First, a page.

>>>>>  * This test checks whether or not the JVM will dereference "this" and
>>>>> destroy the buffer while
>>>>>  * accessing it.
>>>>>  * <p>
>>>>>  * Run the main method of this class to run the test.
>>>>>  * <p>
>>>>>  * Note that the test segfaults each time if using a JNI call to
>>>>> mmap/munmap to do the memory
>>>>>  * management but not as often using Unsafe (malloc recycling memory?).
>>>>>  * <p>
>>>>>  * Example output of a failure:
>>>>>  *
>>>>>  * <pre>
>>>>> TestGcThisAndDestroyBuffer.main() 0 -- 0
>>>>> TestGcThisAndDestroyBuffer.main() 0 -- 1
>>>>> TestGcThisAndDestroyBuffer.main() 0 -- 2
>>>>> TestGcThisAndDestroyBuffer.main() 0 -- 3
>>>>> TestGcThisAndDestroyBuffer.main() 0 -- 4
>>>>> TestGcThisAndDestroyBuffer.main() 0 -- 5
>>>>> TestGcThisAndDestroyBuffer.main() 0 -- 6
>>>>> TestGcThisAndDestroyBuffer.main() 0 -- 7
>>>>> TestGcThisAndDestroyBuffer.main() 0 -- 8
>>>>> TestGcThisAndDestroyBuffer.main() 0 -- 9
>>>>> TestGcThisAndDestroyBuffer.main() 0 -- 10
>>>>> TestGcThisAndDestroyBuffer.main() 0 -- 11
>>>>> TestGcThisAndDestroyBuffer.main() 0 -- 12
>>>>> TestGcThisAndDestroyBuffer.main() 0 -- 13
>>>>> TestGcThisAndDestroyBuffer.main() 0 -- 14
>>>>> Must be compiled now, start doing some GCs 30001
>>>>> #
>>>>> # A fatal error has been detected by the Java Runtime Environment:
>>>>> #
>>>>> #  SIGSEGV (0xb) at pc=0x00007f489fb86220, pid=16949,
>>>>> tid=139949914818304
>>>>> #
>>>>> # JRE version: Java(TM) SE Runtime Environment (8.0_60-b27) (build
>>>>> 1.8.0_60-b27)
>>>>> # Java VM: Java HotSpot(TM) 64-Bit Server VM (25.60-b23 mixed mode
>>>>> linux-amd64 compressed oops)
>>>>> # Problematic frame:
>>>>> # V  [libjvm.so+0x7f7220]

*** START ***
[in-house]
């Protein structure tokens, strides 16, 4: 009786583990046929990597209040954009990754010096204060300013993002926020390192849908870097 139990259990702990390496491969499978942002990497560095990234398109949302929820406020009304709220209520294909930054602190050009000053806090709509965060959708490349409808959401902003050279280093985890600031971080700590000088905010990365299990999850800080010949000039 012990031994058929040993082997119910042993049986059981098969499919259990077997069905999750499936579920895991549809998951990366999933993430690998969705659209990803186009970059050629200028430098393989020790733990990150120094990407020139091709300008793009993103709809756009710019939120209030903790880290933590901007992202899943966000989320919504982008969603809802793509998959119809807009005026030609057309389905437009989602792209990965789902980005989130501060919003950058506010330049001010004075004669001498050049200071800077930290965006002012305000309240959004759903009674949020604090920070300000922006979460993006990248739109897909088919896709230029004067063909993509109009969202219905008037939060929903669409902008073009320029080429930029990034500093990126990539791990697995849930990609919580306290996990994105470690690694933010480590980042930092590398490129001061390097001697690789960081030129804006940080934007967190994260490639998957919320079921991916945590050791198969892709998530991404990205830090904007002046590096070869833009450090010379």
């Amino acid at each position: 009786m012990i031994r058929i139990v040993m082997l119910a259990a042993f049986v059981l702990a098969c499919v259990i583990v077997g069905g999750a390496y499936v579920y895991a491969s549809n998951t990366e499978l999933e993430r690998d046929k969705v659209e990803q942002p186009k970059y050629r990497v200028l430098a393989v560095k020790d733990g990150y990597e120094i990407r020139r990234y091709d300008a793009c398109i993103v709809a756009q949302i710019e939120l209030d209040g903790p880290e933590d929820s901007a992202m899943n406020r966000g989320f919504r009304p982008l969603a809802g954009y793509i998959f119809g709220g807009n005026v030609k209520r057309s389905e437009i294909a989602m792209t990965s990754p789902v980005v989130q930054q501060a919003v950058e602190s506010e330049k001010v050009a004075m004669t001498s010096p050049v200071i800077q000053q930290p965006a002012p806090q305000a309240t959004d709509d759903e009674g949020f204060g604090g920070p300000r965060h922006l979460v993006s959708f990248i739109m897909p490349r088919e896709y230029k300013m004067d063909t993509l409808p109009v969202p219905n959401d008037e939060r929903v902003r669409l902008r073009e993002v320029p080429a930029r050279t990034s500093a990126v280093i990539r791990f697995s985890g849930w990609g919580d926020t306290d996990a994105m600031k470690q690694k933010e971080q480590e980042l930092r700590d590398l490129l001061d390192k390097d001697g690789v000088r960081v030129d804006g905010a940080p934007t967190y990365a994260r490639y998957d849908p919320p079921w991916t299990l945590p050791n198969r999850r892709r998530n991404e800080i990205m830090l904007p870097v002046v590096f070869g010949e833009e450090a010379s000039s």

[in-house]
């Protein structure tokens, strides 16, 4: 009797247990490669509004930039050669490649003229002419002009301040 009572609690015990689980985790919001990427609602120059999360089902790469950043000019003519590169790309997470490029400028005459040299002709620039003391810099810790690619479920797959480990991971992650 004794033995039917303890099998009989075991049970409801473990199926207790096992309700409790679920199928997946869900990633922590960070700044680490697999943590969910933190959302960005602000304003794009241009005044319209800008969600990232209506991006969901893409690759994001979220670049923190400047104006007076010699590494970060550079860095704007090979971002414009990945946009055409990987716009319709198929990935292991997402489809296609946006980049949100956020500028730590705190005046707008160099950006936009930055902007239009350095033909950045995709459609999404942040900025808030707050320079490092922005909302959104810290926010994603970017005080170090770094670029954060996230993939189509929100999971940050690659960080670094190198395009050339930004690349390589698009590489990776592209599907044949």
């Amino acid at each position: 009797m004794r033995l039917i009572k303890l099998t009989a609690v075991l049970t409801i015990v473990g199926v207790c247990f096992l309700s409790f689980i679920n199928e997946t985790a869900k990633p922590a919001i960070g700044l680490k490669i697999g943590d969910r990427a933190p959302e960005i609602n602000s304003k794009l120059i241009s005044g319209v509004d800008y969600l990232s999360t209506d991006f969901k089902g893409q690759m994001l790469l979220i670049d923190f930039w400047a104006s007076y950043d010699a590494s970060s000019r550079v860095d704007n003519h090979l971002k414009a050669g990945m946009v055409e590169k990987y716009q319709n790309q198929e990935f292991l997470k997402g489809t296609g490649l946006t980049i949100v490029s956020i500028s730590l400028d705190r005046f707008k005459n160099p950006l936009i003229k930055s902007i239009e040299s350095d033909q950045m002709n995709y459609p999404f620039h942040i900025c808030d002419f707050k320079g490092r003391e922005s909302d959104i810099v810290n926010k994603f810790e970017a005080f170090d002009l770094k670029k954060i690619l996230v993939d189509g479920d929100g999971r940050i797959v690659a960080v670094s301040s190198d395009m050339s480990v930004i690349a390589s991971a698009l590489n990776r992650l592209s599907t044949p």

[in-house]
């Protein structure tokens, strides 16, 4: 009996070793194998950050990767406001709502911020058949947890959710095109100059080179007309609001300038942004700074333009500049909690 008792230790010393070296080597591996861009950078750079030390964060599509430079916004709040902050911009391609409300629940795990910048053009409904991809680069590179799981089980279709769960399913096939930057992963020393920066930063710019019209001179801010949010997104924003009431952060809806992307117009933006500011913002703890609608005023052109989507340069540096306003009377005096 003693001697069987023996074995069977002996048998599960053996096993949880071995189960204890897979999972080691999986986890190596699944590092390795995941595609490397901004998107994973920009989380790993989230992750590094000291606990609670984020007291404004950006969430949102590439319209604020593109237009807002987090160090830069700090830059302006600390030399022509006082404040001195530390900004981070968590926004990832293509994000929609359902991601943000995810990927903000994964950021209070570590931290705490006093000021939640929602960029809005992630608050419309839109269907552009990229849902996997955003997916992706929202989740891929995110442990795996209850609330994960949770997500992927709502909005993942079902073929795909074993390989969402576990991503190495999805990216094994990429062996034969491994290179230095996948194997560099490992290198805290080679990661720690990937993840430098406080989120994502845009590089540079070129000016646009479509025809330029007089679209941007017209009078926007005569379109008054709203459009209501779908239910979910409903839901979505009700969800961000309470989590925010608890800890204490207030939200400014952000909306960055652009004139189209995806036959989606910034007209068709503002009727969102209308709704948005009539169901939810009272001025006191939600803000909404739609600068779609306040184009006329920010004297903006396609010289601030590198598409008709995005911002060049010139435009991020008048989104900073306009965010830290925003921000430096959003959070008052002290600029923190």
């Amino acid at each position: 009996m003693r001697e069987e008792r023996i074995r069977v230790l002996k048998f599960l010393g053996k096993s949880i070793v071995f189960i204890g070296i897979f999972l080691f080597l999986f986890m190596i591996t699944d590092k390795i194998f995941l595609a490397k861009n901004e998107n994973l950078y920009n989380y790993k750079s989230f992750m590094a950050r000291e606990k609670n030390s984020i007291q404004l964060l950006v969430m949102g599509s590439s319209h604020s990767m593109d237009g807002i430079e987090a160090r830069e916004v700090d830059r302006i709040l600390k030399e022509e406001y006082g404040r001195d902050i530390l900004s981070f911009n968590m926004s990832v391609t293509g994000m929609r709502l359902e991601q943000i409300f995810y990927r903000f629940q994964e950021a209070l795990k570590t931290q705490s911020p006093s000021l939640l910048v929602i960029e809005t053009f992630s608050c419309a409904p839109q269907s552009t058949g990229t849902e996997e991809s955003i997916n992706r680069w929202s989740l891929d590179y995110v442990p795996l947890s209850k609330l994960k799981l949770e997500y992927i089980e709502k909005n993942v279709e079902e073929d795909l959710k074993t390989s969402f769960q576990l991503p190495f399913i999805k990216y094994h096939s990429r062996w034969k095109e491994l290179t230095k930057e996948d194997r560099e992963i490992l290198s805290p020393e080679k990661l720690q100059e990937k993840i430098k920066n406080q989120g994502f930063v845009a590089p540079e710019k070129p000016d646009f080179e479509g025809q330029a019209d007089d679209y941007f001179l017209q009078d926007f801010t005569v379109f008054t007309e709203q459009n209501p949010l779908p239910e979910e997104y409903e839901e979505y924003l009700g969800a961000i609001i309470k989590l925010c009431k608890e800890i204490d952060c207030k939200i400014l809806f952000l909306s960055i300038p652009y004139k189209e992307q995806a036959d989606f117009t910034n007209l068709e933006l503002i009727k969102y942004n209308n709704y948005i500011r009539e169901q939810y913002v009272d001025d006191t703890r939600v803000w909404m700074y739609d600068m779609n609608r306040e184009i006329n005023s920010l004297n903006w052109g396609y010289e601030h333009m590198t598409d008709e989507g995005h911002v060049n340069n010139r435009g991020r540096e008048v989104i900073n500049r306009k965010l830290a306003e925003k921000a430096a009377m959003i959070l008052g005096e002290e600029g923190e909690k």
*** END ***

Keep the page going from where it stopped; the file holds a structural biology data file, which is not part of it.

>>>>> #
>>>>> # Failed to write core dump. Core dumps have been disabled. To enable
>>>>> core dumping, try "ulimit -c unlimited" before starting Java again
>>>>> #
>>>>> # An error report file with more information is saved as:
>>>>> #
>>>>> /SSDhome/alexandre/ActivePivot5/scripts/adc/java_tests/hs_err_pid16949.log
>>>>> Compiled method (nm)   10180   18     n 0
>>>>> sun.misc.Unsafe::copyMemory (native)
>>>>> total in heap  [0x00007f488910f2d0,0x00007f488910f640] = 880
>>>>> relocation     [0x00007f488910f3f8,0x00007f488910f440] = 72
>>>>> main code      [0x00007f488910f440,0x00007f488910f640] = 512
>>>>> Compiled method (nm)   10180   18     n 0
>>>>> sun.misc.Unsafe::copyMemory (native)
>>>>> total in heap  [0x00007f488910f2d0,0x00007f488910f640] = 880
>>>>> relocation     [0x00007f488910f3f8,0x00007f488910f440] = 72
>>>>> main code      [0x00007f488910f440,0x00007f488910f640] = 512
>>>>> #
>>>>> # If you would like to submit a bug report, please visit:
>>>>> #   http://bugreport.java.com/bugreport/crash.jsp
>>>>> #
>>>>>  * </pre>
>>>>>  */
>>>>> @SuppressWarnings("restriction")
>>>>> public class TestGcThisAndDestroyBuffer {
>>>>>
>>>>> /** The threshold found in Bits.copyMemory */
>>>>> static final long UNSAFE_COPY_THRESHOLD = 1024L * 1024L;
>>>>> private static final Unsafe unsafe = retrieveUnsafe();
>>>>>
>>>>> static long ctr = 0;
>>>>>
>>>>> // The tested method
>>>>> // See the method in Bits.copyToArray
>>>>> /* For Bits.copyToArray to segfault we need:
>>>>> *
>>>>> * 1) The buffer to be garbage collected while calling the method, for
>>>>> that we need:
>>>>> * - A safepoint exist in the method
>>>>> * - The buffer needs to not be held, so JIT compil must have occured,
>>>>> * and JIT must have dereferenced the DBB at the time of the call
>>>>> * 2) The reference handler thread to have run the associated cleaner
>>>>> */
>>>>> static void copyToArray(long srcAddr, Object dst, long dstBaseOffset,
>>>>> long dstPos, long length) {
>>>>> long offset = dstBaseOffset + dstPos;
>>>>> while (length > 0) {
>>>>> // Code differing from Bits.
>>>>> if (ctr++ >= 30_000) {
>>>>> // Counter is there to wait for JIT compilation
>>>>> System.out.println("Must be compiled now, start doing some GCs " +
>>>>> ctr);
>>>>> // Here we simulate a safepoint, and a GC at this safepoint
>>>>> System.gc();
>>>>> try {
>>>>> // And here we wait for the reference handler to perform the cleaning
>>>>> to simulate a fast cleaning.
>>>>> Thread.sleep(1000);
>>>>> } catch (InterruptedException e) {
>>>>> Thread.currentThread().interrupt();
>>>>> }
>>>>> }
>>>>>
>>>>> long size = (length > UNSAFE_COPY_THRESHOLD) ? UNSAFE_COPY_THRESHOLD :
>>>>> length;
>>>>> unsafe.copyMemory(null, srcAddr, dst, offset, size);
>>>>> length -= size;
>>>>> srcAddr += size;
>>>>> offset += size;
>>>>> }
>>>>> }
>>>>>
>>>>> // A basic class inspired from java.nio.DirectByteBuffer
>>>>> static class SimpleBuffer {
>>>>> static int SIZE = (int) (2 * UNSAFE_COPY_THRESHOLD);
>>>>> static final long arrayBaseOffset = (long)